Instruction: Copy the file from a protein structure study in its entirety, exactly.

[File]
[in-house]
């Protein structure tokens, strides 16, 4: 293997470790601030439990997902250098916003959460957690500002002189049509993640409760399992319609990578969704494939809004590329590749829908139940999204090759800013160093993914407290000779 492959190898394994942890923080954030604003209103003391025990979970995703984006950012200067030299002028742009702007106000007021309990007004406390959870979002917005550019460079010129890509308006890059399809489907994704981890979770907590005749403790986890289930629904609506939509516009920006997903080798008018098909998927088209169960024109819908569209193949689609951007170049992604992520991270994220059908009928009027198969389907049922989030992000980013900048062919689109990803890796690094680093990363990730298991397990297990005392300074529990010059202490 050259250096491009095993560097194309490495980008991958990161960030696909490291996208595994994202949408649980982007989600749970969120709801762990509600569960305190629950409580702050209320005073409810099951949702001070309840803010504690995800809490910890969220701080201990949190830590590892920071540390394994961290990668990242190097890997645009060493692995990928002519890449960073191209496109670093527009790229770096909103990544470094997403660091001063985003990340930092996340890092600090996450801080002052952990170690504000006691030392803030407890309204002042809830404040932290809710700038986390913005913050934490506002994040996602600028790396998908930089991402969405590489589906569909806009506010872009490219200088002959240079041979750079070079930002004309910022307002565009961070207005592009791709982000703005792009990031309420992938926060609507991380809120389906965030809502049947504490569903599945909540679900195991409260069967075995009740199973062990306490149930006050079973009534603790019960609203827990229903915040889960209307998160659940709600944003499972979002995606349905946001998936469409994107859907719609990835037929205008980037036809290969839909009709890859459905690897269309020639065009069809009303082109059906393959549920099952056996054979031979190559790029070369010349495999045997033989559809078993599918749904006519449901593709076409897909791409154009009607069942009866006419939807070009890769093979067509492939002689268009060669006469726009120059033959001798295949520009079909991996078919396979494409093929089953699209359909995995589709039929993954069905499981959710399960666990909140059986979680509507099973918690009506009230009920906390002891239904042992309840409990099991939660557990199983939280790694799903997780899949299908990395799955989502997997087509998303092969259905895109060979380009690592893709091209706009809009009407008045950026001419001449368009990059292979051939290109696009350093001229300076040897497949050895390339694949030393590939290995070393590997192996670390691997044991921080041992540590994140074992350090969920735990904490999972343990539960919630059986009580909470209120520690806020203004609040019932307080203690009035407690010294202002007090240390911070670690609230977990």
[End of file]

[in-house]
């Protein structure tokens, strides 16, 4: 293997470790601030439990997902250098916003959460957690500002002189049509993640409760399992319609990578969704494939809004590329590749829908139940999204090759800013160093993914407290000779 492959190898394994942890923080954030604003209103003391025990979970995703984006950012200067030299002028742009702007106000007021309990007004406390959870979002917005550019460079010129890509308006890059399809489907994704981890979770907590005749403790986890289930629904609506939509516009920006997903080798008018098909998927088209169960024109819908569209193949689609951007170049992604992520991270994220059908009928009027198969389907049922989030992000980013900048062919689109990803890796690094680093990363990730298991397990297990005392300074529990010059202490 050259250096491009095993560097194309490495980008991958990161960030696909490291996208595994994202949408649980982007989600749970969120709801762990509600569960305190629950409580702050209320005073409810099951949702001070309840803010504690995800809490910890969220701080201990949190830590590892920071540390394994961290990668990242190097890997645009060493692995990928002519890449960073191209496109670093527009790229770096909103990544470094997403660091001063985003990340930092996340890092600090996450801080002052952990170690504000006691030392803030407890309204002042809830404040932290809710700038986390913005913050934490506002994040996602600028790396998908930089991402969405590489589906569909806009506010872009490219200088002959240079041979750079070079930002004309910022307002565009961070207005592009791709982000703005792009990031309420992938926060609507991380809120389906965030809502049947504490569903599945909540679900195991409260069967075995009740199973062990306490149930006050079973009534603790019960609203827990229903915040889960209307998160659940709600944003499972979002995606349905946001998936469409994107859907719609990835037929205008980037036809290969839909009709890859459905690897269309020639065009069809009303082109059906393959549920099952056996054979031979190559790029070369010349495999045997033989559809078993599918749904006519449901593709076409897909791409154009009607069942009866006419939807070009890769093979067509492939002689268009060669006469726009120059033959001798295949520009079909991996078919396979494409093929089953699209359909995995589709039929993954069905499981959710399960666990909140059986979680509507099973918690009506009230009920906390002891239904042992309840409990099991939660557990199983939280790694799903997780899949299908990395799955989502997997087509998303092969259905895109060979380009690592893709091209706009809009009407008045950026001419001449368009990059292979051939290109696009350093001229300076040897497949050895390339694949030393590939290995070393590997192996670390691997044991921080041992540590994140074992350090969920735990904490999972343990539960919630059986009580909470209120520690806020203004609040019932307080203690009035407690010294202002007090240390911070670690609230977990």